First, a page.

The city’s giant Dubai Frame LED lighting installation dynamically changes colors with hardware and controls from Signify, Tryka, and Pharos.
Signify, which has been building an impressive portfolio of outdoor architectural lighting projects, is now showing off another, having joined with British lighting design specialist Tryka to illuminate the giant Dubai Frame, the new landmark that mimics a colossal picture frame outlining the city.
Some 500 Signify LED luminaires and spotlights can dynamically switch from purples to greens to yellows and other hues, dialing up varying light scenes on the facade of the 150×93m (492×305-ft) monumental structure.
Another 3000 250×250-mm (about 10×10-in.) RGB LED ceiling tiles from UK-based Tryka provide changing colors and visual effects on the ceiling of the enclosed glass viewing area at the top, under instructions from a Pharos LPC X lighting control system.
The Pharos technology also pairs with Philips Color Kinetics’ Light System Manager by Signify to restyle the façade appearance.
The Dubai Frame has plenty of colorful LED variations, on both the façade and the observation deck. (Photo credit: Facade photos from Signify. Observation deck photos from Tryka.)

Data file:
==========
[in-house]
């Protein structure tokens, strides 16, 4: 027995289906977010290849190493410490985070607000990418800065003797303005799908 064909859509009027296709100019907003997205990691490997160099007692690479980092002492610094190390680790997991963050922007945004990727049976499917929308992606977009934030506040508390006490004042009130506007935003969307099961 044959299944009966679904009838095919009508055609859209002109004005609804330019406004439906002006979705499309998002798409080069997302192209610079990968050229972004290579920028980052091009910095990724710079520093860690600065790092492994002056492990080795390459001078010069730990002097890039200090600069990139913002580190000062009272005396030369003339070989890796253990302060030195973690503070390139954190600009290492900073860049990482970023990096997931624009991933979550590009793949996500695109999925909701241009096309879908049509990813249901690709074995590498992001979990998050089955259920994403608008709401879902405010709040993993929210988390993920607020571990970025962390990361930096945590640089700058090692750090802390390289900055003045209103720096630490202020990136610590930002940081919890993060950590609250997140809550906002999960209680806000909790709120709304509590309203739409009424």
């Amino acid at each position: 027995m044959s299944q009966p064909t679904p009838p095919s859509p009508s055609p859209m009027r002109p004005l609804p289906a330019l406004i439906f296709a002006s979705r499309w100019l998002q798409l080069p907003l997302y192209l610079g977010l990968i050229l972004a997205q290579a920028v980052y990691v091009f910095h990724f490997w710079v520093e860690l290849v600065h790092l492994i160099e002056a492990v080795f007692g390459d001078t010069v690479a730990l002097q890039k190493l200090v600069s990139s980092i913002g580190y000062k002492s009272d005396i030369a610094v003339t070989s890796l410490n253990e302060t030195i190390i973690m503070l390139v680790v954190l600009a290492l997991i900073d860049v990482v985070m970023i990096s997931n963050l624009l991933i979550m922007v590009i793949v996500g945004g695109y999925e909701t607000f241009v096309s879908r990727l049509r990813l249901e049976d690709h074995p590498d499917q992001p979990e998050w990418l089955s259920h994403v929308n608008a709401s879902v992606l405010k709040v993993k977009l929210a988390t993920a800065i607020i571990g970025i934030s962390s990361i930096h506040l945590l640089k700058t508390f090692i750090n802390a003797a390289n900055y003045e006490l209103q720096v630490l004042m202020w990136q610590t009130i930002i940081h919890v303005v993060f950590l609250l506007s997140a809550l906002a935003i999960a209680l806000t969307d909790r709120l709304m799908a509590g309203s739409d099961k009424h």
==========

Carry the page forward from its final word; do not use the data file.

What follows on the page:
The Dubai Frame, designed by architect Fernando Donis, stands in the city’s Zabeel Park, framing modern skyscrapers on one side and the old city on the other.
It opened last January, and with its first year anniversary approaching, Signify commemorated the occasion by re-releasing photos. The Dubai birthday comes amid a number of other recent Signify architectural and public lighting projects, such as one turning Beijing’s 1083-ft China World Trade Center Tower B into a giant screen of changing scenes, and another lighting up nearly a mile-long stretch of Shanghai waterfront, bridges, and buildings.
The former Philips Lighting organization has been involved in many other façade and architectural projects over a number of years, illuminating various modern architectural features and historic landmarks with Color Kinetics LED lights, including Turkey’s Tunca Bridge, the San Francisco Bay Bridge, the Miami Tower commercial building, and a high-traffic bridge in Hanoi, Vietnam.
MARK HALPER is a contributing editor for LEDs Magazine, and an energy, technology, and business journalist (firstname.lastname@example.org).